With my wife Karen being at her parents home in the People’s Republic of Birtley for the weekend, I spent yesterday in the company of a massive pizza. It didn’t possess Karen’s charm, nevertheless it proved to be an agreeable companion during my binge-watching of rugby and a dramatization of the 1990s trial of OJ Simpson.
My missus has gone up to the north east of England to try install blue-tooth speaker software allowing Alexa to understand her dad’s frontier gibberish dialect. A move assisting Karen’s pater to get the most from his new Echo sound system.
Hopefully, it’ll mean the consummate family man can then listen unhindered to ‘Ladsy in reed’ by Chriss Boorgers, ‘Lineblark from the Coonty’ by Greg Crampbells and ‘Neenty Neen Prooblems’ sung by the blark wed ta Beyondsa………. Three songs that are his favourite listens, apart from the sound of his own voice.
Now when the man, who saves his new false teeth for best, shouts (because he’s a bit deaf) “Alexa, getten wor plays listings the naz!” the all seeing, all knowing lady in the speakers will have the wherewithal to fulfil his request.
One of the rugby games I watched yesterday was Ireland v Wales in an annual encounter as part of the Six Nations tournament. It didn’t quite give the assembled crowd the excitement of The People v OJ Simpson, but an entertaining match nevertheless.
Witnessing the game brought to mind a Welsh acquaintance who’s recently had to quit his family tree investigations. A consequence of hundreds of ‘Jones the Baby’ being born in Wales on the same day as his granddad.
With regards the Netflix binge-watch of ‘The People v OJ Simpson’, I was transfixed by this account of the double-murder of Nicole Brown Simpson and Ron Goldman in 1994. An adaptation that also told of the subsequent investigation, concluding with the trial and acquittal of the former American footballer.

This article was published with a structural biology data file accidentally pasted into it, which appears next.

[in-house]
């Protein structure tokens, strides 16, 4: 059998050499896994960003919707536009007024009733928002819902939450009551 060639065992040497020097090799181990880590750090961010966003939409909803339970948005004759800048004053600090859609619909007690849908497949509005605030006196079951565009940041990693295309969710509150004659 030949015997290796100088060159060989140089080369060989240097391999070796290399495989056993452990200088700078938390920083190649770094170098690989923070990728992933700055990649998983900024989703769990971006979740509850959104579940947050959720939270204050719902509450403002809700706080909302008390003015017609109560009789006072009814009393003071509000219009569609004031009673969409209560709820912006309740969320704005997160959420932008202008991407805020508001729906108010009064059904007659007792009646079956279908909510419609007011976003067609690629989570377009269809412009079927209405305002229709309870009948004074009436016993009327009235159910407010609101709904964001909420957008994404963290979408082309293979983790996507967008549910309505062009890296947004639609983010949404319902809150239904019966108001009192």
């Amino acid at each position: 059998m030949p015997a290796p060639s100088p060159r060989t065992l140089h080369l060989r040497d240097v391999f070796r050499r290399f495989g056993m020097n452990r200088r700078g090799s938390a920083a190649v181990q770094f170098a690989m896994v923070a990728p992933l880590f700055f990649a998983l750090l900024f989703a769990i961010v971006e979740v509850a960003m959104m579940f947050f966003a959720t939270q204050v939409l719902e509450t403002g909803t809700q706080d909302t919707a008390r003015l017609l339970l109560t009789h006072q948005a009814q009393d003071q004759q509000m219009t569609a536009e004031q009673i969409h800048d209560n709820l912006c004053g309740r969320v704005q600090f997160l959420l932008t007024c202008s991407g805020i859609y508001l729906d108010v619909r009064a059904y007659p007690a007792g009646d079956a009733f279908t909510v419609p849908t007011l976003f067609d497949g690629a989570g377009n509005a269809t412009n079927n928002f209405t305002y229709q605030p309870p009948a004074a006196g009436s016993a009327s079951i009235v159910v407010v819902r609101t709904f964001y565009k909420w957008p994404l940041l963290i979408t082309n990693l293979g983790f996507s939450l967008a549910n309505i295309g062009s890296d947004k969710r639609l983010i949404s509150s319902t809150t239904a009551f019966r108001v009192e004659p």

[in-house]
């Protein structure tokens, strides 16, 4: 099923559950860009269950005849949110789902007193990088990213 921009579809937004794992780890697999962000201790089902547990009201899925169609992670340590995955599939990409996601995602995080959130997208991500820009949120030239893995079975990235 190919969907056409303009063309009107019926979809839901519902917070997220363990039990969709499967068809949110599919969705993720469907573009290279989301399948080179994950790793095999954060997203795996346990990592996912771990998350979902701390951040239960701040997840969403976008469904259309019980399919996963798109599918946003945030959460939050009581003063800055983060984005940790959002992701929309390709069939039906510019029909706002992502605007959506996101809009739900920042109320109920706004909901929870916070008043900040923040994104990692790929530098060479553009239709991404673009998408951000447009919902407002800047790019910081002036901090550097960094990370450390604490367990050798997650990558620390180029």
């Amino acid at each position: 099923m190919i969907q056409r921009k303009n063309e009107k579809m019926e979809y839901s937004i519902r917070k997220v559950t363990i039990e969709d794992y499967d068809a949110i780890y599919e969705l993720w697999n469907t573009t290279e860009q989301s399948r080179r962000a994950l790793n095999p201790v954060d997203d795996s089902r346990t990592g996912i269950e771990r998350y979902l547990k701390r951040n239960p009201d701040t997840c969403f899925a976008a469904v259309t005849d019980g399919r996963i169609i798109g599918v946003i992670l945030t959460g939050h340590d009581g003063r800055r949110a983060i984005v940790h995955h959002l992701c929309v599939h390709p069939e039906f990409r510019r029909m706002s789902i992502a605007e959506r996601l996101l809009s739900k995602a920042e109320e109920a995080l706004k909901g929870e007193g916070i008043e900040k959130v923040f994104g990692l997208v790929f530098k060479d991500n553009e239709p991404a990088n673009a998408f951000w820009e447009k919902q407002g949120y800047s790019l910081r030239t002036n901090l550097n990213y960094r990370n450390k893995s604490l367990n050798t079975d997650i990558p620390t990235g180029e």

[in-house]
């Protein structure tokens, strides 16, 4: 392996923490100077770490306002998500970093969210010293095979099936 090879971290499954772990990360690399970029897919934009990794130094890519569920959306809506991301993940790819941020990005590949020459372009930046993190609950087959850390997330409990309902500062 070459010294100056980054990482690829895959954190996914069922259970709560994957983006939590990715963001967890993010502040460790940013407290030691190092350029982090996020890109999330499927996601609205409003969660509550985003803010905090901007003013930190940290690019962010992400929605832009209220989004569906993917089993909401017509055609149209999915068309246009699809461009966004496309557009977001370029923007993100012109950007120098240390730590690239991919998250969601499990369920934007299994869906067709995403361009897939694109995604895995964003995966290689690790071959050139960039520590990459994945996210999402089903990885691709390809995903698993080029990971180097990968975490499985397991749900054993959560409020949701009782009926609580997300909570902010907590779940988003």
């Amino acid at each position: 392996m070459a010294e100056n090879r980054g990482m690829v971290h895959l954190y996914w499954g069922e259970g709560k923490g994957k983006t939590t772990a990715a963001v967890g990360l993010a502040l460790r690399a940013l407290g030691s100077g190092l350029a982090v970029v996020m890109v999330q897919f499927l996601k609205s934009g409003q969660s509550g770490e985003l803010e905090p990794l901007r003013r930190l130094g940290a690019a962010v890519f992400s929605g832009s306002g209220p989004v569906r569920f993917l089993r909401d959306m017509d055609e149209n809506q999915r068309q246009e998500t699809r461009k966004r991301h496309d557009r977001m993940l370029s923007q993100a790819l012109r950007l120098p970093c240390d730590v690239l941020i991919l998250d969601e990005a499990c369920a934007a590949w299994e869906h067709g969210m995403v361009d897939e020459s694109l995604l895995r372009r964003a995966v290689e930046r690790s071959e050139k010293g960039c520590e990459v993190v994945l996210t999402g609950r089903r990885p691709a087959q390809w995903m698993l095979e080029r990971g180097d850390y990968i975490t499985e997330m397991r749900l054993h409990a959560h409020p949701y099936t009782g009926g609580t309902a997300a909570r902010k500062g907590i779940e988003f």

Perched precariously on my coffee table, the hot and spicy pizza and an equally alluring beer, joined me evaluating the debris of evidence presented in the case. Over several hours, the TV drama showing the metronomic manner in which defence and prosecution teams gained the upper hand throughout trial preparations.
Unless the director had a budget to shoot an alternate ending, I knew OJ, or ‘Juice’ as his friends named him, would walk shortly before the end titles ran. However, despite knowing how this real-life drama concluded, I became gripped by the series of events being broadcast in front of me.
Manipulation, investigation, dedication and lots of other ‘ations’ were afoot by some of the advocates involved. Their assignment to either to gain Simpson his liberty, or lock him up and throw away the key.
It seemed nothing was off-limits for the litigators when attempting to gain the upper-hand in pursuit of their goals. The throwing of mud and chaff from both sides all adding entertainment value for it’s prurient global viewers. An audience of millions gorging on scraps thrown from the table of TV’s most fascinating of reality show.
On occasion, these distraction tactics had little, if anything, to do with the events of the June 1994 murders. Distastefully, gossip and tittle tattle appeared to take the limelight, when the brutal slaying of two people and the subsequent emotional affect on their families should have held centre-stage….. What do I know, though?!
Did OJ do it? – The jury said “No!”